Personally, I like being inaccessible. It plays to my introverted nature. So even if I have my phone with me, I may not answer it. I will probably be using it to take a photo, instead.

Part of the reason I enjoy going for walks is because it helps put me into that creative, disconnected space. I’m exercising and thinking at the same time. I’m getting away from my desk, where there are so many distractions, and sometimes I am even in a place with no cell phone service.

Disconnecting is extremely important for writers, so I am trying to do much more of it, little by little, day by day.

Weekly scorecard

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  • New habits to incorporate: 6
  • New habits to ignore: 2
  • New habits where “if it ain’t broke, don’t fix it”: 1
  • Overall: This “week” is actually 9 days of tips, since I’m including all of week 4 plus the two tips from this week (hence the weird math).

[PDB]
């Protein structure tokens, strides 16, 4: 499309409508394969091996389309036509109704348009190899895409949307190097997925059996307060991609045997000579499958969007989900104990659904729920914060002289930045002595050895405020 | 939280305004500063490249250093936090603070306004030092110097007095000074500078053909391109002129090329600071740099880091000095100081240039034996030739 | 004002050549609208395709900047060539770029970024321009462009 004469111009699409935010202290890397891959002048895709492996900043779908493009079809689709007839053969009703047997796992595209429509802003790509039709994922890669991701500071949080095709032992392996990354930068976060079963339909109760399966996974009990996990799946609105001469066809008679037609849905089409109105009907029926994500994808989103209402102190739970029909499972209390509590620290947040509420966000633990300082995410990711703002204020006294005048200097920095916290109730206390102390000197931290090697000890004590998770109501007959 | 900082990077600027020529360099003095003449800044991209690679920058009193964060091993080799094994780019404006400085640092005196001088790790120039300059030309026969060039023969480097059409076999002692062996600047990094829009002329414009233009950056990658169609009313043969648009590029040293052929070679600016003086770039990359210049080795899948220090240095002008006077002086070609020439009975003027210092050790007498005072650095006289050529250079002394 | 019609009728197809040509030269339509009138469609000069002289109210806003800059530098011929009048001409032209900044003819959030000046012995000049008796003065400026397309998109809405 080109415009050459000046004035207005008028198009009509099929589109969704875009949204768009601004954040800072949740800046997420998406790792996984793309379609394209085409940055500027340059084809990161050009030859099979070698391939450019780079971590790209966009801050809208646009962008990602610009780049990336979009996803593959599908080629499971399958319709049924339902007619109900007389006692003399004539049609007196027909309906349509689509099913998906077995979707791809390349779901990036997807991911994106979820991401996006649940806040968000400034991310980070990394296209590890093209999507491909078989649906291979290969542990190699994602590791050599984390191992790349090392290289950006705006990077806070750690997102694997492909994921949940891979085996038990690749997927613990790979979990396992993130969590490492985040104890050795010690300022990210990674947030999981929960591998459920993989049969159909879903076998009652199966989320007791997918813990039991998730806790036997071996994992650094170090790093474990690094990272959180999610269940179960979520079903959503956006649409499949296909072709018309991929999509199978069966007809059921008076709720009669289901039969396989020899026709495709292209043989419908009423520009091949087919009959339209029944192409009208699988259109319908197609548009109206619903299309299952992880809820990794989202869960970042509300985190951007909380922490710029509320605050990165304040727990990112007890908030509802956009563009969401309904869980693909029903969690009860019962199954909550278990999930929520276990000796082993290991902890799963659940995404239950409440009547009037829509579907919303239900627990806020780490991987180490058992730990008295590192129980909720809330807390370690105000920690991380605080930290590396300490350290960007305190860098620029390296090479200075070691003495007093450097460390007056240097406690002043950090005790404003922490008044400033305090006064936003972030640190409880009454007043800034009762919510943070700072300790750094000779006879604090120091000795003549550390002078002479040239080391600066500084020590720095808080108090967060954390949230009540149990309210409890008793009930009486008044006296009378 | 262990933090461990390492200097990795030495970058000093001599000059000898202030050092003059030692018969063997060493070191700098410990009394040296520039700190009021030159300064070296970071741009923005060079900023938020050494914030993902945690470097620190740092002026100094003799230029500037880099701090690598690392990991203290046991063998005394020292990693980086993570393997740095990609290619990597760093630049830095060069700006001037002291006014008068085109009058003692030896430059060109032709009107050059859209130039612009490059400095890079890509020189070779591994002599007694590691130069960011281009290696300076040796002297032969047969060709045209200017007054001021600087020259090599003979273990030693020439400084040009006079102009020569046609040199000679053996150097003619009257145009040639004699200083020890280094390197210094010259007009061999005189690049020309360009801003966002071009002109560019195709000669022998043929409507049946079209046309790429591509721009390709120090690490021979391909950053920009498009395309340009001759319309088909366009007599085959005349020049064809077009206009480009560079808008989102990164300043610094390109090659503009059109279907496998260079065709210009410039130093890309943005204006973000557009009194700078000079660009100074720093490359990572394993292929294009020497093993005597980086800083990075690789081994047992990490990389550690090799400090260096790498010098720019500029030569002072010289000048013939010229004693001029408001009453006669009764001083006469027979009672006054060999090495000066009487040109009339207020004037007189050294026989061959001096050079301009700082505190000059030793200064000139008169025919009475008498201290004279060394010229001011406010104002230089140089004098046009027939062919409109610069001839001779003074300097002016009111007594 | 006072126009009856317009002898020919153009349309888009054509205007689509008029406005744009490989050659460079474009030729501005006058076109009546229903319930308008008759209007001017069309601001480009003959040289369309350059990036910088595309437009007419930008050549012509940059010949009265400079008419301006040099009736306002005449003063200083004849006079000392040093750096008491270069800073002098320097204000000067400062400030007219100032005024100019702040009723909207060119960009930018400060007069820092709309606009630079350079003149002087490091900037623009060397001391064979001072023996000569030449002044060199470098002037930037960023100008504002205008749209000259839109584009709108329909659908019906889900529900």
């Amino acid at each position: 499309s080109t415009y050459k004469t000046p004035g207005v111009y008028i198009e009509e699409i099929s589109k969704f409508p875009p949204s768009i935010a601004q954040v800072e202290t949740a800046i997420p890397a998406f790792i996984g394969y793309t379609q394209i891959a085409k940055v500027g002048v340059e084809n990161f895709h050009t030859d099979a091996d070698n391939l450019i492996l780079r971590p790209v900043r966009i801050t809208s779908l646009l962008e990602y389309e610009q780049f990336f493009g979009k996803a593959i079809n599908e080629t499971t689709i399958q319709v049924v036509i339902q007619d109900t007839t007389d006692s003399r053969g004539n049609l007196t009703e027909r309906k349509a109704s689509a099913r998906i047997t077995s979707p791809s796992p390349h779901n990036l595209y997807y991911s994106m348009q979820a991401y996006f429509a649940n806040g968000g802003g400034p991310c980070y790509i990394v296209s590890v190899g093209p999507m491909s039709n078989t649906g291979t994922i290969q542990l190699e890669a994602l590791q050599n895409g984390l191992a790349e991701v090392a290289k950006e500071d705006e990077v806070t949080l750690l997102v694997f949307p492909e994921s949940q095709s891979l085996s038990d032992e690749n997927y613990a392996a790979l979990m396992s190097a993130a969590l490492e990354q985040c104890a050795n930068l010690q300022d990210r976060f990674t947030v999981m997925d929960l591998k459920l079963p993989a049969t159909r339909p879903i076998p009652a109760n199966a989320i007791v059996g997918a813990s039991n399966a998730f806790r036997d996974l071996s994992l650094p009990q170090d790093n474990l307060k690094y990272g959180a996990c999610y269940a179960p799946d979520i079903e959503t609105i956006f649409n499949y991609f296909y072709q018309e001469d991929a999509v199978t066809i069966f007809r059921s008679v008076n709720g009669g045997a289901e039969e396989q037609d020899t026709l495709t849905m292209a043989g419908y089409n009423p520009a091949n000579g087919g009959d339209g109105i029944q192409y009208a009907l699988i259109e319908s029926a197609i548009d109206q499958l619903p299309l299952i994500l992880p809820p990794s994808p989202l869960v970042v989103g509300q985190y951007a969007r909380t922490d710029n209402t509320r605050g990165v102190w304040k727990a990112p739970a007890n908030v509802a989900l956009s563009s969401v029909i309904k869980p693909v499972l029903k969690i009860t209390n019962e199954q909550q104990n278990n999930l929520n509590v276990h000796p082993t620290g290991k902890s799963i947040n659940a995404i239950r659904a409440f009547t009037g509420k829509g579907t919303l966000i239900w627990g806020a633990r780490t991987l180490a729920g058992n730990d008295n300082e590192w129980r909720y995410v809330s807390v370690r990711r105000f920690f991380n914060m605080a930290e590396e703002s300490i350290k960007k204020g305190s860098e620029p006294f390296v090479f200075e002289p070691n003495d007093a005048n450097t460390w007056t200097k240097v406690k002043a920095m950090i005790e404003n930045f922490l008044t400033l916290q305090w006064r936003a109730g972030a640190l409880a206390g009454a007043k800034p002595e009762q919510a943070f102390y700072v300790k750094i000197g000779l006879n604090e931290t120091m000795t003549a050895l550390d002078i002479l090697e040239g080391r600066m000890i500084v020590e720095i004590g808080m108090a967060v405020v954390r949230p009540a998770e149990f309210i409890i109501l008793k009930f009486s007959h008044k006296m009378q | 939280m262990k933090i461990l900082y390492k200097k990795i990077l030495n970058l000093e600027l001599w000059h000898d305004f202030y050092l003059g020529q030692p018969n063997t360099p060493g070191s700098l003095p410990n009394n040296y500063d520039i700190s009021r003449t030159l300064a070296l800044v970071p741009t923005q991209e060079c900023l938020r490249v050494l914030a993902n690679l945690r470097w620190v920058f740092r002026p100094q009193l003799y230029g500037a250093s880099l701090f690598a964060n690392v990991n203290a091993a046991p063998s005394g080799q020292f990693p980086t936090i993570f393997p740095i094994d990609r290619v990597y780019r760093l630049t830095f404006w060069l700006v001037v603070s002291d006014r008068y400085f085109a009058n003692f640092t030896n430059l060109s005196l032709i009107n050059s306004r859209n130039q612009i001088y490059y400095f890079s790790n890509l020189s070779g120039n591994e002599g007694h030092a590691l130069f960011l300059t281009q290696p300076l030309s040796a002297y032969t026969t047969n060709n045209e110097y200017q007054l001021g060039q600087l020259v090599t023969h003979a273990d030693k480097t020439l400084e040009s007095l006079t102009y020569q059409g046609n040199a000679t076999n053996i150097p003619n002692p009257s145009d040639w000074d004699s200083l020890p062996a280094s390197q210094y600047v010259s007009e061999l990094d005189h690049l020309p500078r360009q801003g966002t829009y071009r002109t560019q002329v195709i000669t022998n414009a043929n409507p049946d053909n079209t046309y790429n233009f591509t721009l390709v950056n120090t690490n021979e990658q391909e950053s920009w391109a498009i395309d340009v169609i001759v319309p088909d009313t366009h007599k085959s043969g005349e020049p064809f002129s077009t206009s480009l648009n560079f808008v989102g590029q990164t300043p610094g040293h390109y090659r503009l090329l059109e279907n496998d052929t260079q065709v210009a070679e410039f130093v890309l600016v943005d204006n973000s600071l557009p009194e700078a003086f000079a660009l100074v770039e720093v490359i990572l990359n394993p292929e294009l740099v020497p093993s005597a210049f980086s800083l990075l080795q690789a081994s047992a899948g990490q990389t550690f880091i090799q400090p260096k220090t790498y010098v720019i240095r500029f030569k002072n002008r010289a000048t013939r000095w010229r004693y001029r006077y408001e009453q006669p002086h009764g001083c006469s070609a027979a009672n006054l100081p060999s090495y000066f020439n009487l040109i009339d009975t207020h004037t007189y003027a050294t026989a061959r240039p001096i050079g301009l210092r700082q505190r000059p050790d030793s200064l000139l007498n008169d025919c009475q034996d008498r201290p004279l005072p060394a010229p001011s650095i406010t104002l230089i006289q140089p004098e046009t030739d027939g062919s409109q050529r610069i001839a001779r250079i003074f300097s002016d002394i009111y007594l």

Overall thoughts on the challenge

With 21 out of 30 habits to incorporate into my daily routines, this was a challenge, and will continue to be so in the coming weeks.

I liked most of the tips mentioned, and did actually try to work them into my day.

It’s always fun to try something new, and this got me thinking more about my daily routines (or lack thereof), planning more, and working smarter to keep myself on task.

I would’ve liked a few more tips that related to goal-setting and breaking down bigger projects into more easily manageable chunks, or maybe some tips on how to work exercise into a busy schedule, but overall I thought these were some pretty solid tips. They are already making me feel happier, more relaxed, and generally positive – although part of that I would also credit to reading Gretchen Rubin’s books (Better Than Before and The Happiness Project), and to having a relatively (knock on wood) comfortable existence to begin with.

As we head into June, I’m thinking about all of my different projects and how to devote more time to each of them, in order to wrap each one up on time. Maybe, ultimately, the challenge is to not take on any more challenges, and just focus on the project in front of me?

What about you?

Did you take the Day Designer “30 Days to My Best Me” Challenge? How was your month?

If you didn’t take the challenge, what kinds of habits do you engage in on a daily basis, and how do they help you?